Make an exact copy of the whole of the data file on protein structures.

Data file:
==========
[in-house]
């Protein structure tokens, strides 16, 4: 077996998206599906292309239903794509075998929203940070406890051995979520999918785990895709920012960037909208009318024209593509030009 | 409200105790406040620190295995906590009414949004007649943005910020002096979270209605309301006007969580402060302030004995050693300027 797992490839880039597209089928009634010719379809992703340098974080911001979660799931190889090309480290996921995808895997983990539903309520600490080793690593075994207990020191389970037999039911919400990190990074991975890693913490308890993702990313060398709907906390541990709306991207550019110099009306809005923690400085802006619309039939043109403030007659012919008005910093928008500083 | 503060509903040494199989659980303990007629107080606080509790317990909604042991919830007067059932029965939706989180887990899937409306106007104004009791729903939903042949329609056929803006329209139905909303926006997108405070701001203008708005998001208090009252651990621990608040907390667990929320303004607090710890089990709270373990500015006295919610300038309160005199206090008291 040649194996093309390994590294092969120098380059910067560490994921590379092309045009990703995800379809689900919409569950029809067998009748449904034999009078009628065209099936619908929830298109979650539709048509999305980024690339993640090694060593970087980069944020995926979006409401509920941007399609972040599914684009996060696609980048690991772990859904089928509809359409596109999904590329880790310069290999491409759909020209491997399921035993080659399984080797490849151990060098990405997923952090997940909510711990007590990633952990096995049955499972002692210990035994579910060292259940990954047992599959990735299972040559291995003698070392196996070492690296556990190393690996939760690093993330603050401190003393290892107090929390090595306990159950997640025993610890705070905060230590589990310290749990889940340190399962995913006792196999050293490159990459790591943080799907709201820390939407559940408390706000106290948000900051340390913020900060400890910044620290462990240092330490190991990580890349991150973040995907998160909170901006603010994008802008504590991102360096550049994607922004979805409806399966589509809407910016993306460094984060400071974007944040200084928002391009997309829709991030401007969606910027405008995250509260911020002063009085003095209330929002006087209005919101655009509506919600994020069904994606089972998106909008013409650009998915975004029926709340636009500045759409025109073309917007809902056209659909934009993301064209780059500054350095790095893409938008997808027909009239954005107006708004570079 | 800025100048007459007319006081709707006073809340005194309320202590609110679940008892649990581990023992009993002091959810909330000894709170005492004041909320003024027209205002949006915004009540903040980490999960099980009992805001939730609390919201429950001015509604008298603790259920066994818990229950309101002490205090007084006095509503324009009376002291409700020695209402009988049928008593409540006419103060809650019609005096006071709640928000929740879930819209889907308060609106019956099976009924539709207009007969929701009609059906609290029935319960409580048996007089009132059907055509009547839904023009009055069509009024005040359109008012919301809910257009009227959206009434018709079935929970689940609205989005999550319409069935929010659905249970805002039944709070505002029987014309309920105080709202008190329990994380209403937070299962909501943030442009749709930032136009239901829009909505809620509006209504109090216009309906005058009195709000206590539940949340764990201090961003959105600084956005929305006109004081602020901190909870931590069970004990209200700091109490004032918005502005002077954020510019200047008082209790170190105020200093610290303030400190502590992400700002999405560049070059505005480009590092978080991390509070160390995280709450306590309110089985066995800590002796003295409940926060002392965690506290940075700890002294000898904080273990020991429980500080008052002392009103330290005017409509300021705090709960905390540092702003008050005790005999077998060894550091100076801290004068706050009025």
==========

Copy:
[in-house]
């Protein structure tokens, strides 16, 4: 077996998206599906292309239903794509075998929203940070406890051995979520999918785990895709920012960037909208009318024209593509030009 | 409200105790406040620190295995906590009414949004007649943005910020002096979270209605309301006007969580402060302030004995050693300027 797992490839880039597209089928009634010719379809992703340098974080911001979660799931190889090309480290996921995808895997983990539903309520600490080793690593075994207990020191389970037999039911919400990190990074991975890693913490308890993702990313060398709907906390541990709306991207550019110099009306809005923690400085802006619309039939043109403030007659012919008005910093928008500083 | 503060509903040494199989659980303990007629107080606080509790317990909604042991919830007067059932029965939706989180887990899937409306106007104004009791729903939903042949329609056929803006329209139905909303926006997108405070701001203008708005998001208090009252651990621990608040907390667990929320303004607090710890089990709270373990500015006295919610300038309160005199206090008291 040649194996093309390994590294092969120098380059910067560490994921590379092309045009990703995800379809689900919409569950029809067998009748449904034999009078009628065209099936619908929830298109979650539709048509999305980024690339993640090694060593970087980069944020995926979006409401509920941007399609972040599914684009996060696609980048690991772990859904089928509809359409596109999904590329880790310069290999491409759909020209491997399921035993080659399984080797490849151990060098990405997923952090997940909510711990007590990633952990096995049955499972002692210990035994579910060292259940990954047992599959990735299972040559291995003698070392196996070492690296556990190393690996939760690093993330603050401190003393290892107090929390090595306990159950997640025993610890705070905060230590589990310290749990889940340190399962995913006792196999050293490159990459790591943080799907709201820390939407559940408390706000106290948000900051340390913020900060400890910044620290462990240092330490190991990580890349991150973040995907998160909170901006603010994008802008504590991102360096550049994607922004979805409806399966589509809407910016993306460094984060400071974007944040200084928002391009997309829709991030401007969606910027405008995250509260911020002063009085003095209330929002006087209005919101655009509506919600994020069904994606089972998106909008013409650009998915975004029926709340636009500045759409025109073309917007809902056209659909934009993301064209780059500054350095790095893409938008997808027909009239954005107006708004570079 | 800025100048007459007319006081709707006073809340005194309320202590609110679940008892649990581990023992009993002091959810909330000894709170005492004041909320003024027209205002949006915004009540903040980490999960099980009992805001939730609390919201429950001015509604008298603790259920066994818990229950309101002490205090007084006095509503324009009376002291409700020695209402009988049928008593409540006419103060809650019609005096006071709640928000929740879930819209889907308060609106019956099976009924539709207009007969929701009609059906609290029935319960409580048996007089009132059907055509009547839904023009009055069509009024005040359109008012919301809910257009009227959206009434018709079935929970689940609205989005999550319409069935929010659905249970805002039944709070505002029987014309309920105080709202008190329990994380209403937070299962909501943030442009749709930032136009239901829009909505809620509006209504109090216009309906005058009195709000206590539940949340764990201090961003959105600084956005929305006109004081602020901190909870931590069970004990209200700091109490004032918005502005002077954020510019200047008082209790170190105020200093610290303030400190502590992400700002999405560049070059505005480009590092978080991390509070160390995280709450306590309110089985066995800590002796003295409940926060002392965690506290940075700890002294000898904080273990020991429980500080008052002392009103330290005017409509300021705090709960905390540092702003008050005790005999077998060894550091100076801290004068706050009025």